MECCA MUSE

Tech entrepreneur Mikaela Jade on the two places every Australian should visit one day

A Cabrogal woman, Jade founded Indigital in Sydney, and developed it from Kakadu. “Indigital is Australia’s first Indigenous digital skills training program which teaches kids how to bring Indigenous cultural knowledge, history and language to life through augmented reality, Minecraft and Python coding,” explains Jade, who had spent her career working in environmental conservation. Since then, she has won the Veuve Clicquot New Generation Award for female entrepreneurship and is a United Nations Permanent Forum Indigenous Issues delegate, Entrepreneur in Residence at the University of Wollongong, and Fellow of the Australian Rural Leadership Program.

Indigital uses technology to “translate cultural knowledge within Indigenous communities and to showcase their cultural heritage to their visitors in compelling ways.”

The effect of COVID-19 for a tech start-up like Indigital

“Indigital have had a lot of inquiries from Indigenous businesses to help them upskill so they could trade – COVID-19 has been a really challenging situation for Aboriginal and Torres Strait Islander businesses,” explains Jade, who worked with partners to offer complimentary free three-day tech workshops to help Indigenous businesses to support their continued trade. And, with the increase in school from home, they have continued their partnerships with schools.

While she is firmly entrenched in the tech world, Jade is clear that the environment and the outdoors is important for her and her business. “Everything starts and ends with the outdoors (Country) and looking after Country.” Indigital brings traditional Indigenous storytelling to life with augmented reality. “We didn’t want this storytelling to stop, so we sought a new way to provide a parallel experience, while also paying Elders and their communities to be involved. We work with Elders from across Australia, filming them on Country and providing this resource to students and teachers who cannot be on Country at the moment. We are really conscious of the financial impact of COVID-19 on Aboriginal and Torres Strait arts centres, schools and communities and have spent thousands of dollars during COVID-19 in communities working together to build out the platform and program.”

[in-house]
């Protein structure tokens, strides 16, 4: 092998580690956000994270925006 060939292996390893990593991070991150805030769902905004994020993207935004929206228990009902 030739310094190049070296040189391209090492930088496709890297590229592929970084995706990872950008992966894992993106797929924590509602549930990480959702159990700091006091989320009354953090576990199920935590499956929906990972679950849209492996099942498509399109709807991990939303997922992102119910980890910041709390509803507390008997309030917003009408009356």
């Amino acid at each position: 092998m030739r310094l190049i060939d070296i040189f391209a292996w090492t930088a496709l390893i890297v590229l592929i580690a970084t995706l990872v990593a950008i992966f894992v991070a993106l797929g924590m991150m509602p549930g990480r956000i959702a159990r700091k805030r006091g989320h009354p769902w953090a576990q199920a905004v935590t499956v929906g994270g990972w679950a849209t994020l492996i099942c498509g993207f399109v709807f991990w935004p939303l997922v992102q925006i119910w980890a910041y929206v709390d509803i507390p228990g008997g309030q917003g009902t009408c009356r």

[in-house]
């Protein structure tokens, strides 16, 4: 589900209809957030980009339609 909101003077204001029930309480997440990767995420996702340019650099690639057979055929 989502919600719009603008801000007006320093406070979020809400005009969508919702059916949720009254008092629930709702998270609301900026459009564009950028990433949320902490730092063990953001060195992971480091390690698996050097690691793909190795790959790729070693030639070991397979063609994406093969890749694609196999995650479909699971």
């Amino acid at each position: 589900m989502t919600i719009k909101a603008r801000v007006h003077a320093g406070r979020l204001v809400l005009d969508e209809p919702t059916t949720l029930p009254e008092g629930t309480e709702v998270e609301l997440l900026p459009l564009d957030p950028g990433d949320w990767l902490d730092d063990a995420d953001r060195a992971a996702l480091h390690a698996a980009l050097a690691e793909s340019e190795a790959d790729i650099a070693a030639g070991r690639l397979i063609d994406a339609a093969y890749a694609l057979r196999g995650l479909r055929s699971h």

WFH life for Mikaela Jade

While she is exhausted from daily Teams and Zooms meetings, Jade has seen the upside of people becoming more used to virtual environments for her business. “Satya Nadella, the Microsoft CEO has mentioned that the world has upskilled themselves in technologies two years ahead of where we were all anticipated to be, in only two months of COVID-19.” In her down time, Jade has taken up marathon training, going from lounging around at home regularly to 14km runs in 10 weeks. “I have been training with an inspiring Indigenous coach, Georgia Gleeson.”

“Something to remember is that we will get through this, and it is a great time to think about building the world as we want it, not as it has become,” says Jade sagely. “With women making 85 percent of purchasing decisions, I think we are in a very powerful position to make global change simply in the ways we spend our money.”

Jade has also noticed a shift in people’s attention to the environment – “finally!” “We have all been at home with time to think about our sustainability choices. I’ve had a lot of discussions with other female-led businesses who have completely broken down their companies and started from scratch during the pandemic putting the environment and human health, and diversity at the centre of their new business structures.”

On where to travel around Australia

During self-isolation, Jade and her family have spent time researching on where they should travel next year. “You will see us travelling in convoy across the Tanami, the Kimberley, Exmouth, Warlu Way, and the Nullarbor. We want to support remote communities, and in particular their arts centres and education centres so we are making the 11,000km trip with devices, programs and money to invest in communities along the way.”

As a former park ranger across four states and Territories in Australia, Jade is well experienced in giving Australian travel tips. “The two places every Australian needs to set foot in (preferably without shoes!) is Kakadu, which lives in my heart, and Karijini which is stunningly beautiful and raw.”

And about her beauty routine during the pandemic…

“I’d like to say that I have a comprehensive beauty routine during the pandemic, but the truth is my beauty routine is simply ‘upright’ and ‘send help’,” says Jade with a laugh. For her, it’s about nourishing her skin from the inside out with water, vitamins and exercise. “We’ve just been able to go to a restaurant in Canberra in the past week and I put makeup on and felt absolutely amazing.”

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